Aguachile

Aguachile is a Mexican appetizer, similar to ceviche, made with shrimp that is marinated and “cooked” in lime juice.

Ingredients

  • 1/2 lb large shrimp (uncooked, as fresh as possible)
  • 4-5 limes
  • 1 garlic clove
  • 1 bunch cilantro
  • 1 jalapeno
  • 1 tsp salt
  • splash of white vinegar
  • 1/2 avocado for garnish
  • 1/4 red onion for garnish
  • Olive oil drizzle
  • 1 tsp salt

Instructions

  • Slice the raw shrimp down the middle lengthwise into 2 halves and remove any veins and tail.  Clean thoroughly
  • Fan the shrimp out on a plate in a single layer and cover with lime juice and a sprinkle of salt
  • Place in the fridge and allow to marinate for 10 minutes.  After 10 minutes, flip the shrimp over and let marinate for another 10-15 minutes, until it begins to change a pinkish color
  • Slice a red until super thin.  Use a mandolin if you have one.  Set the onion in a bowl, cover with water.  Optional, and add a splash of white vinegar.  The water is to mellow out the onion and the vinegar is to bring out the red color of the onion.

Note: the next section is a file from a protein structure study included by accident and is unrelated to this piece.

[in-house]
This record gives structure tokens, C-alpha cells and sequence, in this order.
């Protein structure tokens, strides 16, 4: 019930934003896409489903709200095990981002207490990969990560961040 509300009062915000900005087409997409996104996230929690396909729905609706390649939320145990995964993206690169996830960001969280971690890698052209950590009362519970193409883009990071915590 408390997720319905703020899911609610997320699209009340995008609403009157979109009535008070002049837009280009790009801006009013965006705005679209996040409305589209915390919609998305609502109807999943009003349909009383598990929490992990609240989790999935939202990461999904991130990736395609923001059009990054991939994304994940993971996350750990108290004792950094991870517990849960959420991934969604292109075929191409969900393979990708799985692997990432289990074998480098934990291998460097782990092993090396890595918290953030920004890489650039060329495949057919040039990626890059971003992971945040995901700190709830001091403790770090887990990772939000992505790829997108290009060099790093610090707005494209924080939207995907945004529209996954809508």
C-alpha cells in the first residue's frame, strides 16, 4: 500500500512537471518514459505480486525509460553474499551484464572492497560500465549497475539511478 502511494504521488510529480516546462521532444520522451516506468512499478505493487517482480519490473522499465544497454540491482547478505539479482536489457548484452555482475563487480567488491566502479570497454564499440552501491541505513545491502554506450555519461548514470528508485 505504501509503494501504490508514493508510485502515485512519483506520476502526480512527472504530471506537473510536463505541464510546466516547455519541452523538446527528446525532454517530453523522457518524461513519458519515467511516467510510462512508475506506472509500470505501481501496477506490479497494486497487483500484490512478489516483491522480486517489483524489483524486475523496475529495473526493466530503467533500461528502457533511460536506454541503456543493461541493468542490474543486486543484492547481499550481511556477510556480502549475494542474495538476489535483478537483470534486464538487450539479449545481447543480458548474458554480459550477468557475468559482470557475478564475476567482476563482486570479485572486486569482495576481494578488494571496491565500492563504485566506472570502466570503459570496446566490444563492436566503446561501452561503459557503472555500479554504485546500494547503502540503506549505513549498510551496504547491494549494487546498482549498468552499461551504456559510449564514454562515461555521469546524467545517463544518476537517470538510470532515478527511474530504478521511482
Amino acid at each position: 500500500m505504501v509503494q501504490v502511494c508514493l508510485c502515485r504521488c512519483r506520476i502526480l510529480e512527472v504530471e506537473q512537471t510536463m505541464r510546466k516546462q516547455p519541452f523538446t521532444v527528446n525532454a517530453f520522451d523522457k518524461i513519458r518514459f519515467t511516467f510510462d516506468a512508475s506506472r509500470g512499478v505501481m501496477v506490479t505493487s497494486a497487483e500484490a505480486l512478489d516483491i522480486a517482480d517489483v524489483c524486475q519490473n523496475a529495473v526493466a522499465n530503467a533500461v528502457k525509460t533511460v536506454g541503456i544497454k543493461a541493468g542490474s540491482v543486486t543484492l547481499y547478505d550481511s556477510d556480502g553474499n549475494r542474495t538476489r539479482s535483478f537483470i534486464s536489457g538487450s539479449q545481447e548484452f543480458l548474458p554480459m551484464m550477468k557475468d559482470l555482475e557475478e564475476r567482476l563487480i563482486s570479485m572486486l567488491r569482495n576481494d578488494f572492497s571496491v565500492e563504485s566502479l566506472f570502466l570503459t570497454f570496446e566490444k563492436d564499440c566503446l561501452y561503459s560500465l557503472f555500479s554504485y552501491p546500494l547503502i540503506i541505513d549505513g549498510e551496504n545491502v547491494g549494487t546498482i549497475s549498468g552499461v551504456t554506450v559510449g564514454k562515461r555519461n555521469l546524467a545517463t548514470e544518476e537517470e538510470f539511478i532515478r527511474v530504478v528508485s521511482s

• Scoop out the half avocado, slice it and fan it out

Aguachile Marinade

  • In a blender, add garlic, cilantro (reserve a few stems for garnish), 1/2 cup lime juice, 1/4 jalapeno (add as much/little as you want), and 1 tsp salt
  • Pulse/blend until smooth and set aside

Assembly

  • Take a clean plate and spread some of the aguachile marinade on the bottom
  • Take your shrimp out of the lime marinade and fan it out, single layer, onto the aguachile plate
  • Cover the shrimp with the remaining aguachile marinade
  • Wring out the red onion and sprinkle on top
  • Slice the remaining jalapeno into rings and spread around as a garnish
  • Add the sliced avocado on top and garnish with a bit of chopped cilantro, sprinkle with salt, drizzle with olive oil
  • Serve chilled with tortilla chips or tostadas

You can make this a little in advance, but not too far ahead as you don’t want the shrimp to “overcook” in the lime juice.  Refrigerate for up to 4 hours and serve cold.

George Christidis